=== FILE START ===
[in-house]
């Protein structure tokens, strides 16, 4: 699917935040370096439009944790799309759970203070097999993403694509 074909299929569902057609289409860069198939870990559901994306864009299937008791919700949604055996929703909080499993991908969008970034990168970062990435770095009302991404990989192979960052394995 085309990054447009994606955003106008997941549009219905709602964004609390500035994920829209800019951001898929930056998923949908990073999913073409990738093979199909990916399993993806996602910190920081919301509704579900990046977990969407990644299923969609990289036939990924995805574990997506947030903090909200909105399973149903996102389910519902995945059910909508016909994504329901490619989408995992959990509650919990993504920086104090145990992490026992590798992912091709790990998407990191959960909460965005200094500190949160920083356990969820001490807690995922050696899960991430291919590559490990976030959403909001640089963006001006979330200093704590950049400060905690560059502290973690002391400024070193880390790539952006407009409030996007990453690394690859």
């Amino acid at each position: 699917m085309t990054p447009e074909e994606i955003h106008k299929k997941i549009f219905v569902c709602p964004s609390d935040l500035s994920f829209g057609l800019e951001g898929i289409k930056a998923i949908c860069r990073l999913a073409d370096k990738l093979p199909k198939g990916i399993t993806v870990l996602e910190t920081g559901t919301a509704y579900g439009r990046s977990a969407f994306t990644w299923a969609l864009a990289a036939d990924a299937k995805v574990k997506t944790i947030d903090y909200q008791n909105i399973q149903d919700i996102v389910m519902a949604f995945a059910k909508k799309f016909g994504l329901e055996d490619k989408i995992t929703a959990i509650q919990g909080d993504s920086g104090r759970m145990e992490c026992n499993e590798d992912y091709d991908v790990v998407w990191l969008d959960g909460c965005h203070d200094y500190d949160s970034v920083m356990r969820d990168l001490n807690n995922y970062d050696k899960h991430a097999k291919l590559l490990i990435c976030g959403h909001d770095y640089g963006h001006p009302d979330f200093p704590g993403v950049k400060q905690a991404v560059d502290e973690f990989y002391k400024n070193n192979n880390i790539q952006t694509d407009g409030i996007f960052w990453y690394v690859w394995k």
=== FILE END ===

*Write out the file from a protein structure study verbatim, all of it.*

[in-house]
């Protein structure tokens, strides 16, 4: 699917935040370096439009944790799309759970203070097999993403694509 074909299929569902057609289409860069198939870990559901994306864009299937008791919700949604055996929703909080499993991908969008970034990168970062990435770095009302991404990989192979960052394995 085309990054447009994606955003106008997941549009219905709602964004609390500035994920829209800019951001898929930056998923949908990073999913073409990738093979199909990916399993993806996602910190920081919301509704579900990046977990969407990644299923969609990289036939990924995805574990997506947030903090909200909105399973149903996102389910519902995945059910909508016909994504329901490619989408995992959990509650919990993504920086104090145990992490026992590798992912091709790990998407990191959960909460965005200094500190949160920083356990969820001490807690995922050696899960991430291919590559490990976030959403909001640089963006001006979330200093704590950049400060905690560059502290973690002391400024070193880390790539952006407009409030996007990453690394690859």
């Amino acid at each position: 699917m085309t990054p447009e074909e994606i955003h106008k299929k997941i549009f219905v569902c709602p964004s609390d935040l500035s994920f829209g057609l800019e951001g898929i289409k930056a998923i949908c860069r990073l999913a073409d370096k990738l093979p199909k198939g990916i399993t993806v870990l996602e910190t920081g559901t919301a509704y579900g439009r990046s977990a969407f994306t990644w299923a969609l864009a990289a036939d990924a299937k995805v574990k997506t944790i947030d903090y909200q008791n909105i399973q149903d919700i996102v389910m519902a949604f995945a059910k909508k799309f016909g994504l329901e055996d490619k989408i995992t929703a959990i509650q919990g909080d993504s920086g104090r759970m145990e992490c026992n499993e590798d992912y091709d991908v790990v998407w990191l969008d959960g909460c965005h203070d200094y500190d949160s970034v920083m356990r969820d990168l001490n807690n995922y970062d050696k899960h991430a097999k291919l590559l490990i990435c976030g959403h909001d770095y640089g963006h001006p009302d979330f200093p704590g993403v950049k400060q905690a991404v560059d502290e973690f990989y002391k400024n070193n192979n880390i790539q952006t694509d407009g409030i996007f960052w990453y690394v690859w394995k």